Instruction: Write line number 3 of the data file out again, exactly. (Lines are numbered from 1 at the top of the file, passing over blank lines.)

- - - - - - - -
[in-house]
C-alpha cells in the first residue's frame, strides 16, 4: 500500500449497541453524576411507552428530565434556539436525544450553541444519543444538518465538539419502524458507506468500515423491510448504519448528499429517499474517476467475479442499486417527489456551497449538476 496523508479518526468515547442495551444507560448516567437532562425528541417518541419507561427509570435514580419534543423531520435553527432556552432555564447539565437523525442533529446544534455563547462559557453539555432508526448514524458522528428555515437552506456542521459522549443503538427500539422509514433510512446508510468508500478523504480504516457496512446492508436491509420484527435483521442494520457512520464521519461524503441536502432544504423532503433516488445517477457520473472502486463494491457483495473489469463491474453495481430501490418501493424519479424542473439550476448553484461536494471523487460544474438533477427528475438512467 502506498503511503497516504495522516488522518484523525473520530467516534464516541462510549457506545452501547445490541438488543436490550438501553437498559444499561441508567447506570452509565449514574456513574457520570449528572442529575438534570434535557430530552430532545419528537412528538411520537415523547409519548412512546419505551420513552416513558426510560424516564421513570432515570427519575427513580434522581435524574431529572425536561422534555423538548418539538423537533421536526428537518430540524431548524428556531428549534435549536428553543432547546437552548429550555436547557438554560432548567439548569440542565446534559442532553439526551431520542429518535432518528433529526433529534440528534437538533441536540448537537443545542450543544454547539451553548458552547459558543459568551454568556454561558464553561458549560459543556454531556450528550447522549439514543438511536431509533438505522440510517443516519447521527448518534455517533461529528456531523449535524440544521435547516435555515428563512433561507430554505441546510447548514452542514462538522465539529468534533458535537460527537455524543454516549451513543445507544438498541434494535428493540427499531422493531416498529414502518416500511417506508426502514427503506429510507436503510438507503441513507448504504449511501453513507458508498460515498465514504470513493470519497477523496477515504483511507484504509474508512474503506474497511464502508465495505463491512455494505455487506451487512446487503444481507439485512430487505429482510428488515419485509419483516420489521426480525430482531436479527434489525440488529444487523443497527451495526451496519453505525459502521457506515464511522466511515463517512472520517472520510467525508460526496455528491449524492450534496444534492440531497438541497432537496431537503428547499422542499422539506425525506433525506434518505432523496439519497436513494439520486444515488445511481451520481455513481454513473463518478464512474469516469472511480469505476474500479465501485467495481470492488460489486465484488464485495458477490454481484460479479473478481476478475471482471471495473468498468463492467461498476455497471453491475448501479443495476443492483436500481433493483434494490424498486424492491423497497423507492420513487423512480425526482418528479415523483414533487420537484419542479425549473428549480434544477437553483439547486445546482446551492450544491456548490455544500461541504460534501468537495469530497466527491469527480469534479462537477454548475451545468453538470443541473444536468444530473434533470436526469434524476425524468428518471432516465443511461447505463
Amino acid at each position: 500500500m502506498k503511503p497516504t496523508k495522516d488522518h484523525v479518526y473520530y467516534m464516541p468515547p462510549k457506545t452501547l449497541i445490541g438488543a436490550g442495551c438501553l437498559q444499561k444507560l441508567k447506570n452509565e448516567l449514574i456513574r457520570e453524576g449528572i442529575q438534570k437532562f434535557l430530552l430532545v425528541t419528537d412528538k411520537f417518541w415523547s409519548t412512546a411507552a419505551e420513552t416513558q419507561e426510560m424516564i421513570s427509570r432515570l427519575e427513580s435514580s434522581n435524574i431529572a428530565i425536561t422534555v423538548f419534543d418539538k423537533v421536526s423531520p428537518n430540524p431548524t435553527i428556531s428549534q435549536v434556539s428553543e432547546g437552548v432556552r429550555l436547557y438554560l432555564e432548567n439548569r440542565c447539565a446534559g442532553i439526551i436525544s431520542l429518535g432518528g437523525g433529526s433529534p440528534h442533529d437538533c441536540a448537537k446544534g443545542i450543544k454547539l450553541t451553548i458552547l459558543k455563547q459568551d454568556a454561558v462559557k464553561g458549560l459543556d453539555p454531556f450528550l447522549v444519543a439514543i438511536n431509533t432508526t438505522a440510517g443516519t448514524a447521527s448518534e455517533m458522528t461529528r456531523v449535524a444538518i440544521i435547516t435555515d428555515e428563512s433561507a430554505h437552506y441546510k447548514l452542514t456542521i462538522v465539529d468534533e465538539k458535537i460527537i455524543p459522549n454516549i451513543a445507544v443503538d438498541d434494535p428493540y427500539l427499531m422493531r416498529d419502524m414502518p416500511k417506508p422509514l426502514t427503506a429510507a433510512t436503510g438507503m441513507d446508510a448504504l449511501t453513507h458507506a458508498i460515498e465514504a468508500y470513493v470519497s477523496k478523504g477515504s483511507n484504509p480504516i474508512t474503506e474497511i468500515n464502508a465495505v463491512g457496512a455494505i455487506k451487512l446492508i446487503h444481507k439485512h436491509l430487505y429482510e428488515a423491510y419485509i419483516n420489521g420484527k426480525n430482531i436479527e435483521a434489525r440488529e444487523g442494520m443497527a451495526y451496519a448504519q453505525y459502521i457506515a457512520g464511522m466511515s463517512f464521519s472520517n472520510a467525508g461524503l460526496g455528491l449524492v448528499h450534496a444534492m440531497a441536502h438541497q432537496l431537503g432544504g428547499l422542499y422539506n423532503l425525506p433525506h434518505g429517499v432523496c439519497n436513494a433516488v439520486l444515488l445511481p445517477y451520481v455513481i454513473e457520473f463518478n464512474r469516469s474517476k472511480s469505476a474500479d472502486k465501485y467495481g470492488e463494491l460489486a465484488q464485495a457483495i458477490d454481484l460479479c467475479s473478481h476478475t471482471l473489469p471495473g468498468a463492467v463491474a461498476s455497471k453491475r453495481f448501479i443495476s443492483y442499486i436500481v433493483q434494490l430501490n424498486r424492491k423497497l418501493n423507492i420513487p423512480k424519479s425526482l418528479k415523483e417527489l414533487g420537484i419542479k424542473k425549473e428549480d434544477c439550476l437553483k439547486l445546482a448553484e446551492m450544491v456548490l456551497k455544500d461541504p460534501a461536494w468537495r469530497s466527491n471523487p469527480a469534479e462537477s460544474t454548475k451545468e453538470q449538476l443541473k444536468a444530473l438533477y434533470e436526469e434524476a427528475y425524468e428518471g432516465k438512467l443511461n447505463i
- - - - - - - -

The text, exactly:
Amino acid at each position: 500500500m502506498k503511503p497516504t496523508k495522516d488522518h484523525v479518526y473520530y467516534m464516541p468515547p462510549k457506545t452501547l449497541i445490541g438488543a436490550g442495551c438501553l437498559q444499561k444507560l441508567k447506570n452509565e448516567l449514574i456513574r457520570e453524576g449528572i442529575q438534570k437532562f434535557l430530552l430532545v425528541t419528537d412528538k411520537f417518541w415523547s409519548t412512546a411507552a419505551e420513552t416513558q419507561e426510560m424516564i421513570s427509570r432515570l427519575e427513580s435514580s434522581n435524574i431529572a428530565i425536561t422534555v423538548f419534543d418539538k423537533v421536526s423531520p428537518n430540524p431548524t435553527i428556531s428549534q435549536v434556539s428553543e432547546g437552548v432556552r429550555l436547557y438554560l432555564e432548567n439548569r440542565c447539565a446534559g442532553i439526551i436525544s431520542l429518535g432518528g437523525g433529526s433529534p440528534h442533529d437538533c441536540a448537537k446544534g443545542i450543544k454547539l450553541t451553548i458552547l459558543k455563547q459568551d454568556a454561558v462559557k464553561g458549560l459543556d453539555p454531556f450528550l447522549v444519543a439514543i438511536n431509533t432508526t438505522a440510517g443516519t448514524a447521527s448518534e455517533m458522528t461529528r456531523v449535524a444538518i440544521i435547516t435555515d428555515e428563512s433561507a430554505h437552506y441546510k447548514l452542514t456542521i462538522v465539529d468534533e465538539k458535537i460527537i455524543p459522549n454516549i451513543a445507544v443503538d438498541d434494535p428493540y427500539l427499531m422493531r416498529d419502524m414502518p416500511k417506508p422509514l426502514t427503506a429510507a433510512t436503510g438507503m441513507d446508510a448504504l449511501t453513507h458507506a458508498i460515498e465514504a468508500y470513493v470519497s477523496k478523504g477515504s483511507n484504509p480504516i474508512t474503506e474497511i468500515n464502508a465495505v463491512g457496512a455494505i455487506k451487512l446492508i446487503h444481507k439485512h436491509l430487505y429482510e428488515a423491510y419485509i419483516n420489521g420484527k426480525n430482531i436479527e435483521a434489525r440488529e444487523g442494520m443497527a451495526y451496519a448504519q453505525y459502521i457506515a457512520g464511522m466511515s463517512f464521519s472520517n472520510a467525508g461524503l460526496g455528491l449524492v448528499h450534496a444534492m440531497a441536502h438541497q432537496l431537503g432544504g428547499l422542499y422539506n423532503l425525506p433525506h434518505g429517499v432523496c439519497n436513494a433516488v439520486l444515488l445511481p445517477y451520481v455513481i454513473e457520473f463518478n464512474r469516469s474517476k472511480s469505476a474500479d472502486k465501485y467495481g470492488e463494491l460489486a465484488q464485495a457483495i458477490d454481484l460479479c467475479s473478481h476478475t471482471l473489469p471495473g468498468a463492467v463491474a461498476s455497471k453491475r453495481f448501479i443495476s443492483y442499486i436500481v433493483q434494490l430501490n424498486r424492491k423497497l418501493n423507492i420513487p423512480k424519479s425526482l418528479k415523483e417527489l414533487g420537484i419542479k424542473k425549473e428549480d434544477c439550476l437553483k439547486l445546482a448553484e446551492m450544491v456548490l456551497k455544500d461541504p460534501a461536494w468537495r469530497s466527491n471523487p469527480a469534479e462537477s460544474t454548475k451545468e453538470q449538476l443541473k444536468a444530473l438533477y434533470e436526469e434524476a427528475y425524468e428518471g432516465k438512467l443511461n447505463i